Quranic and Islamic schools in Kano State are beneficiaries of a N105 million grant from the United Nations Children Fund (UNICEF).
This is part of efforts at integrating such schools into Western education and reducing the number of out-of-school children in the state.
EduCeleb.com reports that Kano is home to one of the three highest number of out-of-school children in Nigeria, according to the education ministry.
Governor Abdullahi Ganduje of Kano State inaugurated support fund on Sunday in Kano.
According to him, the fund would complement his administration’s free and compulsory basic and secondary education programme in the state.
“It is with gratitude to God that we launch the Islamiyya School Support programme by donation of food items and cash to 1,000 Alaranmas (clerics) who are from 1000 Tsangaya schools across the 44 Local Government Areas of the state,” he said at the launch.
Mr Ganduje also commended the efforts of development partners such as the DFID, World Bank and the UNICEF.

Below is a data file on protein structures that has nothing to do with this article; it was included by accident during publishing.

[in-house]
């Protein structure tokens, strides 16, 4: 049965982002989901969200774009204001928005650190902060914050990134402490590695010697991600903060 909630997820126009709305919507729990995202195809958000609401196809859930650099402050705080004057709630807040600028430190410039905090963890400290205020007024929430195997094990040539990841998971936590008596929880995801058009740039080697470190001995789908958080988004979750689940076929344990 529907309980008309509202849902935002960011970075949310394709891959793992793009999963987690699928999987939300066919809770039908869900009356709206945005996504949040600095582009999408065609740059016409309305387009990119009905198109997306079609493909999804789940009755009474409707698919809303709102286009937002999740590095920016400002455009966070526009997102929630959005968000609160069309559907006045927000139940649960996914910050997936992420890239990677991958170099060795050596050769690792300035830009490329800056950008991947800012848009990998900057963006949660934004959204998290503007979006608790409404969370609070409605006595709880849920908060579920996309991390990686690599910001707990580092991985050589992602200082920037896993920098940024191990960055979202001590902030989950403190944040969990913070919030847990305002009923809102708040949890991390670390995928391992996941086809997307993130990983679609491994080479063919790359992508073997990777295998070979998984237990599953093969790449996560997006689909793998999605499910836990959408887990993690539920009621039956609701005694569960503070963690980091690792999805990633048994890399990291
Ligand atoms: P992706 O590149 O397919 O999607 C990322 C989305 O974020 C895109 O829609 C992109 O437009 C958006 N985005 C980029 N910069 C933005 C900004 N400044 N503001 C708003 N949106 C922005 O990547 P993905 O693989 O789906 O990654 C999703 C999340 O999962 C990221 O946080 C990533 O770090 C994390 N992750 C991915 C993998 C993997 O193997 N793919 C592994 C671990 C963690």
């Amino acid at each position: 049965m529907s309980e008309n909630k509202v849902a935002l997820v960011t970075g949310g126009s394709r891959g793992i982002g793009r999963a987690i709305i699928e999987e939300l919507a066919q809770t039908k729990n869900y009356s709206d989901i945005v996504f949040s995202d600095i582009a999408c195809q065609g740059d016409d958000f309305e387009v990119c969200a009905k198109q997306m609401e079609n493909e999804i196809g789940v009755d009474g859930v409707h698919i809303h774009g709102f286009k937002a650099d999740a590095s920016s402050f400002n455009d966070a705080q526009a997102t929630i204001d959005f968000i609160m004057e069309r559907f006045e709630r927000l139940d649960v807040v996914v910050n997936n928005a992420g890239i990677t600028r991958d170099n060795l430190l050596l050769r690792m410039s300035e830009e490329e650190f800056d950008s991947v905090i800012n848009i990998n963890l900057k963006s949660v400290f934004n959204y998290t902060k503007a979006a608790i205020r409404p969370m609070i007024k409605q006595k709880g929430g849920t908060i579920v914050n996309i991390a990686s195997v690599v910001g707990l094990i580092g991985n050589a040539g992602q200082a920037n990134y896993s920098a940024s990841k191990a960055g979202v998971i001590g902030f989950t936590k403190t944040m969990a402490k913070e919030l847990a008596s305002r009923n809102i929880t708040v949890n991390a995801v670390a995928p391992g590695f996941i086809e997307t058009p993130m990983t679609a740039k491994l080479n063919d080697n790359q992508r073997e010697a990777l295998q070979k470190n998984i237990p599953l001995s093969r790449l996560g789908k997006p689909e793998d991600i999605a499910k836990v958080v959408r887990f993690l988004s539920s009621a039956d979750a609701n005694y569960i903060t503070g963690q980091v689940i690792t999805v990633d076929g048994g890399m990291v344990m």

According to him, “the presentation of symbolic cheques of N250,000 UNICEF grant to each of the 10 out of the 440 Islammiyya Schools in the state is commendable.
“This grant is in the sum of N250,000 each to community-based management Committees.”
He also disclosed that UNICEF was also partnering with the Kano government in the on-going census of the out-of-school children across the 44 Local Government Area of Kano State.
He revealed that the state government had commenced the integration of Tsangaya Schools in the state into the conventional education system with provision of teachers in English and Mathematic subjects.
Mr Ganduje pledged to sponsor Qur’anic teachers to further their education to countries like Saudi Arabia so that they would be upgraded on the best way to impact Islamic knowledge to their students.
In his remarks, UNICEF Field Officer, Maulid Warfa, said UNICEF had distributed education improvement grants to over 300 schools and 420 Islamic Qur’anic schools worth N180 million in collaboration with Kano state government.
Represented by Miki Koide, an Education Specialist at the Kano office of UNICEF, Mr Warfa said the organisation would consider schools that used the funds judiciously for other rounds of grants.
He added that funds meant for school improvement would support Kano state Government’s free and compulsory education.